EU’s ambassador to the U.N. speaks about evolving political order
Conveying a narrative of globalization and political upheaval that has become familiar to western nations in the past year, João Vale de Almeida, the European Union’s (EU) ambassador to the United Nations since October 2015, spoke to a crowd of about 100 Yale community members at Kroon Hall on Nov. 30.
The ambassador offered two views of the current state of the international order: the benign view, in which humanity has reached unprecedented levels of global prosperity, democracy, and respect for human rights; and the darker view, in which the West is in decline, politicians and businesspeople are corrupt, and terrorism is everywhere.
“Both of these are, of course, wrong,” de Almeida said to laughter from the crowd. “Both of them describe parts of today’s reality, but they also translate or reflect not necessarily the reality, but the perception of the reality that many people have.”
The EU ambassador is a recipient of the Chubb Fellowship of Timothy Dwight College, which seeks to foster student interest in public affairs. The fellowship, which is currently directed by Head of Timothy Dwight Mary Lui, has hosted many other prominent political figures since its inception, including president Harry Truman and Burmese politician and diplomat Aung San Suu Kyi.
The world is at the end of a cycle that began with the end of the Cold War, de Almeida theorized. “Those two or three decades have been extremely rich and extremely fast,” he said, adding that future historians will refer to this time period as the “age of globalization.” “Trade grew faster than GDP, China came of age at basically two digits per year, a new technological revolution began, you name it,” he said.
He explained a few factors that have shaped those decades and emphasized the importance of understanding them in order to properly comprehend recent “political earthquakes” — the unanticipated outcomes of the Brexit vote and the recent U.S. presidential election.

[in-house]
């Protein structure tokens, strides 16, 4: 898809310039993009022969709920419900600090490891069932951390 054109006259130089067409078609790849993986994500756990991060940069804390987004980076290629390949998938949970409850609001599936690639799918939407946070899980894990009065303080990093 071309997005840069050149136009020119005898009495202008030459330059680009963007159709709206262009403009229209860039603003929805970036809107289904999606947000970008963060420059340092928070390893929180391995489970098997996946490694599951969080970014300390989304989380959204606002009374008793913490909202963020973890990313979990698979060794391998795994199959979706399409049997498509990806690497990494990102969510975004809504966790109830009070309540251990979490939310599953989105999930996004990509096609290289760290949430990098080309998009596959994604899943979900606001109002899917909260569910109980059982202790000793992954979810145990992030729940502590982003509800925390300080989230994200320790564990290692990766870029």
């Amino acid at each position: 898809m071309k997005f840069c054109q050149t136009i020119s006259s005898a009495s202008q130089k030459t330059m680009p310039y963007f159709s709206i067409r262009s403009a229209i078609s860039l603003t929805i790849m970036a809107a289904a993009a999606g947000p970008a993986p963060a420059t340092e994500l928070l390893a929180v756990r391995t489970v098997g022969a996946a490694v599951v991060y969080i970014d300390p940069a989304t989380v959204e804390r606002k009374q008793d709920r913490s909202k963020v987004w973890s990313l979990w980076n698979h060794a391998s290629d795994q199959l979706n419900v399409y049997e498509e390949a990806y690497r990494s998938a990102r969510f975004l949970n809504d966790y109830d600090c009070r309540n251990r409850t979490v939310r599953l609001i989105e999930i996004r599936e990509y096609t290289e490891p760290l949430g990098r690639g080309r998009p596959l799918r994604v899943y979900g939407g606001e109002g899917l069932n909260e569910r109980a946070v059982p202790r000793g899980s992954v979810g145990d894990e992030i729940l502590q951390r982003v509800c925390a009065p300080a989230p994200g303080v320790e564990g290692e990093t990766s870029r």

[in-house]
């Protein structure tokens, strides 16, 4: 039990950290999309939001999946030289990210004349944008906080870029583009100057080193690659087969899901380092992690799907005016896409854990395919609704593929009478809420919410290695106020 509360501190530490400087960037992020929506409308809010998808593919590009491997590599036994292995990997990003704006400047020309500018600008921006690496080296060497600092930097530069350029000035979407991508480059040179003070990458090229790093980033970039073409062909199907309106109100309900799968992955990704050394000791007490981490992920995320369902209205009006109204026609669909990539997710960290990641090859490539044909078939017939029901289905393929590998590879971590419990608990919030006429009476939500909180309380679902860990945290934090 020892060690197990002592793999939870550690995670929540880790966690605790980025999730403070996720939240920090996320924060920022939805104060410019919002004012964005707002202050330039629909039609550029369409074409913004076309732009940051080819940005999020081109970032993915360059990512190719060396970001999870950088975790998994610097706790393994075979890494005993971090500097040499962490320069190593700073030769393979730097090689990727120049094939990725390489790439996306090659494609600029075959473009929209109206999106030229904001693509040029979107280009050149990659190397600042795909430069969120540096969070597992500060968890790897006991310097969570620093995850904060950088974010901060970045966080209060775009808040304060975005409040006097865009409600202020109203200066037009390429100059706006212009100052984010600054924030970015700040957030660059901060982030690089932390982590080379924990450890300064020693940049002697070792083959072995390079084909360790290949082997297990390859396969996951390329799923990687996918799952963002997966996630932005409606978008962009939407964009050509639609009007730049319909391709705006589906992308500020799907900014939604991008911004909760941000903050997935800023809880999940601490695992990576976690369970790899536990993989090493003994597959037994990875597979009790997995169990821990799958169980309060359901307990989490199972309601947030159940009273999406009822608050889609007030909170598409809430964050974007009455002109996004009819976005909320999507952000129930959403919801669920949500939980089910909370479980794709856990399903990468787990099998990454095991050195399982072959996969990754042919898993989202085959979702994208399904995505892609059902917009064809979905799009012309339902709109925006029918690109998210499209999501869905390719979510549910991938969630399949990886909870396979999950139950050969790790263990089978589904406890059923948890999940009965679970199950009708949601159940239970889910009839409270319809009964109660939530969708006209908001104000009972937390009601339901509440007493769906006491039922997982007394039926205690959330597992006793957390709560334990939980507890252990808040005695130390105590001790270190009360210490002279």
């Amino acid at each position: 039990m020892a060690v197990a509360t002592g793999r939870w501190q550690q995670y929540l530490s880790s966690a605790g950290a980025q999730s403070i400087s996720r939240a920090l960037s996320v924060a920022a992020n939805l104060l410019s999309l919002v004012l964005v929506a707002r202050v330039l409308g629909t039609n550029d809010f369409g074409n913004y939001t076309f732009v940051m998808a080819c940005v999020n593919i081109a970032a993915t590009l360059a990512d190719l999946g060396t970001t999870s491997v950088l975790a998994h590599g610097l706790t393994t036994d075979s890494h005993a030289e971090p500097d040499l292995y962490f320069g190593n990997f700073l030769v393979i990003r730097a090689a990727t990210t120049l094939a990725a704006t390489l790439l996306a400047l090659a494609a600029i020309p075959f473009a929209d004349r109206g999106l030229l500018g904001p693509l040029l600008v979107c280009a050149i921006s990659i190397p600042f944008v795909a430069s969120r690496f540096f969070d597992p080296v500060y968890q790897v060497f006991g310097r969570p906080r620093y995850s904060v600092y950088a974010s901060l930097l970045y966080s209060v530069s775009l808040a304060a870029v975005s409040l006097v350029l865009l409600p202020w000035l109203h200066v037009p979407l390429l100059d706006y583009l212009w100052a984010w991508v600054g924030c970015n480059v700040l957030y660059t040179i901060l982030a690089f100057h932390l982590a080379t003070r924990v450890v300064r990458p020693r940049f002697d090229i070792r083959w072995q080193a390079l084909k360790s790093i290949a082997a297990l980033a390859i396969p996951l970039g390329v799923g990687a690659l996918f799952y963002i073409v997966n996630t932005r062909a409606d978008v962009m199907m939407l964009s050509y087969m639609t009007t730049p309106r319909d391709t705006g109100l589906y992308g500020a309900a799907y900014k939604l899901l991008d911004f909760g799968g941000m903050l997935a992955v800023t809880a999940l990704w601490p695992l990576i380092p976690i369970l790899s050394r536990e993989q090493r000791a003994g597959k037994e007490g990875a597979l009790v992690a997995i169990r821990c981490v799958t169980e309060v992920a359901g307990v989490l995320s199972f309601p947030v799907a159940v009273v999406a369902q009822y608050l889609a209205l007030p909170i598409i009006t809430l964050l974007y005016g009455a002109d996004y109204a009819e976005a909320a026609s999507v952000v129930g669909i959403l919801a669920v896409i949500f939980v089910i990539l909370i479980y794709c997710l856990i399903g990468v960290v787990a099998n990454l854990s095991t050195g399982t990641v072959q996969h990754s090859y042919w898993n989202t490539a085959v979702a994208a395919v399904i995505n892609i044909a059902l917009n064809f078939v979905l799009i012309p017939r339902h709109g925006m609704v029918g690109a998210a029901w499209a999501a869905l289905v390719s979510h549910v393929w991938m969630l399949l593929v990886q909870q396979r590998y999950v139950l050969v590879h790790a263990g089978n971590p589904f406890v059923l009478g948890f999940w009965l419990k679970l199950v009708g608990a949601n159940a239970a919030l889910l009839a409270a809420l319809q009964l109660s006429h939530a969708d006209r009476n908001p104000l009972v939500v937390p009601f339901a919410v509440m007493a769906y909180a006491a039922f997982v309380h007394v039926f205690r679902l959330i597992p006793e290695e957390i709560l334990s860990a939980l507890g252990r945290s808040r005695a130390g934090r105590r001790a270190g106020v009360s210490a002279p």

First, de Almeida argued that the world shifted rapidly from a bipolar distribution of power (between the Soviet Union and the United States) to a multipolarity power, in which national governments have lost power to businesses and other actors in societies. Secondly, opposing viewpoints on political issues have become more polarized and vitriolic than in years’ past thanks to the rise of niche online news sources and traditional media’s fight to retain audiences. Finally, he emphasized that, while many people throughout the world have been lifted from poverty as a result of globalization, many in particular Western countries have seen their wages and status stagnate for the same reason.
“The issue of inequality is, I think, extremely important, and I think we have all overlooked it for too long,” de Almeida said. “I think we thought that economic development and growth in trade would eventually solve all the problems, spread out in more or less equal terms. That is not the case.”
The ambassador closed his speech with a few ideas on how to move forward in a way that will best preserve and enhance ideals of democracy and equality for everyone, including ensuring the implementation of the Paris environmental agreement and working with developing nations to limit environmental impact without stifling economic growth.
These processes, he admitted, seem daunting. but he remains optimistic. “Against all odds, I trust the wisdom of humankind. I trust the wisdom and energy of younger generations,” he said. “My generation solved some problems and created others — that’s the nature of things. But I trust that, with the younger generation, we can be even better.”